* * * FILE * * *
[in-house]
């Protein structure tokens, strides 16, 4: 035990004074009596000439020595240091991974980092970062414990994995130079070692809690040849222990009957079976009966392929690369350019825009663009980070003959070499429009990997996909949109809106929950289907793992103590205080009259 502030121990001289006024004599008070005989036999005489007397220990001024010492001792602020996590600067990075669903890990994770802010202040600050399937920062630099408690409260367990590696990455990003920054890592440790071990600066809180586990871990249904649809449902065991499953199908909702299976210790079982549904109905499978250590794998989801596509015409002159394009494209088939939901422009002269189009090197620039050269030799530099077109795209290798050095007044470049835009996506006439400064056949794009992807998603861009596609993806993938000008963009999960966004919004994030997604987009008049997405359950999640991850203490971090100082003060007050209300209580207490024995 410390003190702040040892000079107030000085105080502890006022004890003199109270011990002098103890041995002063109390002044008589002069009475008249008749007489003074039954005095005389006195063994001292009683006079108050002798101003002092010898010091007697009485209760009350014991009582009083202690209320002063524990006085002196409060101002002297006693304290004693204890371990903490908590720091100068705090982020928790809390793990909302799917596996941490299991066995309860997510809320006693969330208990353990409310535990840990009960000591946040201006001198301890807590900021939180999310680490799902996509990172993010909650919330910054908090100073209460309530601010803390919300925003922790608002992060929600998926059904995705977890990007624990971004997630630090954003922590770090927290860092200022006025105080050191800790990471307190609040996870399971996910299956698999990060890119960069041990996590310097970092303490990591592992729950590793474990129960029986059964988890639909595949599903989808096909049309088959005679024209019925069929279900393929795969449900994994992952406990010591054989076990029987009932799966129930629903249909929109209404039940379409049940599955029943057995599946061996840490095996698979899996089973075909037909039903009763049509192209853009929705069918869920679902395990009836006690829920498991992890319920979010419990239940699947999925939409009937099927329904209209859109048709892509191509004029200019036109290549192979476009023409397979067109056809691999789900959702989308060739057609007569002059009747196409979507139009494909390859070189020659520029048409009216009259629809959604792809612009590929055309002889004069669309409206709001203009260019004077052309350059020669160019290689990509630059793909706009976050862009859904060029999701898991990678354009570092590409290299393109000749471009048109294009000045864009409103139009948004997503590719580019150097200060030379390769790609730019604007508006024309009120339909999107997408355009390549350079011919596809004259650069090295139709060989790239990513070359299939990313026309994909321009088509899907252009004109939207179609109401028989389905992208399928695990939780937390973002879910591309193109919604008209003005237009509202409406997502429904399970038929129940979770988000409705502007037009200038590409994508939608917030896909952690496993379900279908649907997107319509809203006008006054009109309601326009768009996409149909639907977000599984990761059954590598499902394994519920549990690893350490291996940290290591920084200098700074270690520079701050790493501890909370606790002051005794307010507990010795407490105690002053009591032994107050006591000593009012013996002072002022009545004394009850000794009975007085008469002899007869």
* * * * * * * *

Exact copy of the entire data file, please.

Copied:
[in-house]
């Protein structure tokens, strides 16, 4: 035990004074009596000439020595240091991974980092970062414990994995130079070692809690040849222990009957079976009966392929690369350019825009663009980070003959070499429009990997996909949109809106929950289907793992103590205080009259 502030121990001289006024004599008070005989036999005489007397220990001024010492001792602020996590600067990075669903890990994770802010202040600050399937920062630099408690409260367990590696990455990003920054890592440790071990600066809180586990871990249904649809449902065991499953199908909702299976210790079982549904109905499978250590794998989801596509015409002159394009494209088939939901422009002269189009090197620039050269030799530099077109795209290798050095007044470049835009996506006439400064056949794009992807998603861009596609993806993938000008963009999960966004919004994030997604987009008049997405359950999640991850203490971090100082003060007050209300209580207490024995 410390003190702040040892000079107030000085105080502890006022004890003199109270011990002098103890041995002063109390002044008589002069009475008249008749007489003074039954005095005389006195063994001292009683006079108050002798101003002092010898010091007697009485209760009350014991009582009083202690209320002063524990006085002196409060101002002297006693304290004693204890371990903490908590720091100068705090982020928790809390793990909302799917596996941490299991066995309860997510809320006693969330208990353990409310535990840990009960000591946040201006001198301890807590900021939180999310680490799902996509990172993010909650919330910054908090100073209460309530601010803390919300925003922790608002992060929600998926059904995705977890990007624990971004997630630090954003922590770090927290860092200022006025105080050191800790990471307190609040996870399971996910299956698999990060890119960069041990996590310097970092303490990591592992729950590793474990129960029986059964988890639909595949599903989808096909049309088959005679024209019925069929279900393929795969449900994994992952406990010591054989076990029987009932799966129930629903249909929109209404039940379409049940599955029943057995599946061996840490095996698979899996089973075909037909039903009763049509192209853009929705069918869920679902395990009836006690829920498991992890319920979010419990239940699947999925939409009937099927329904209209859109048709892509191509004029200019036109290549192979476009023409397979067109056809691999789900959702989308060739057609007569002059009747196409979507139009494909390859070189020659520029048409009216009259629809959604792809612009590929055309002889004069669309409206709001203009260019004077052309350059020669160019290689990509630059793909706009976050862009859904060029999701898991990678354009570092590409290299393109000749471009048109294009000045864009409103139009948004997503590719580019150097200060030379390769790609730019604007508006024309009120339909999107997408355009390549350079011919596809004259650069090295139709060989790239990513070359299939990313026309994909321009088509899907252009004109939207179609109401028989389905992208399928695990939780937390973002879910591309193109919604008209003005237009509202409406997502429904399970038929129940979770988000409705502007037009200038590409994508939608917030896909952690496993379900279908649907997107319509809203006008006054009109309601326009768009996409149909639907977000599984990761059954590598499902394994519920549990690893350490291996940290290591920084200098700074270690520079701050790493501890909370606790002051005794307010507990010795407490105690002053009591032994107050006591000593009012013996002072002022009545004394009850000794009975007085008469002899007869």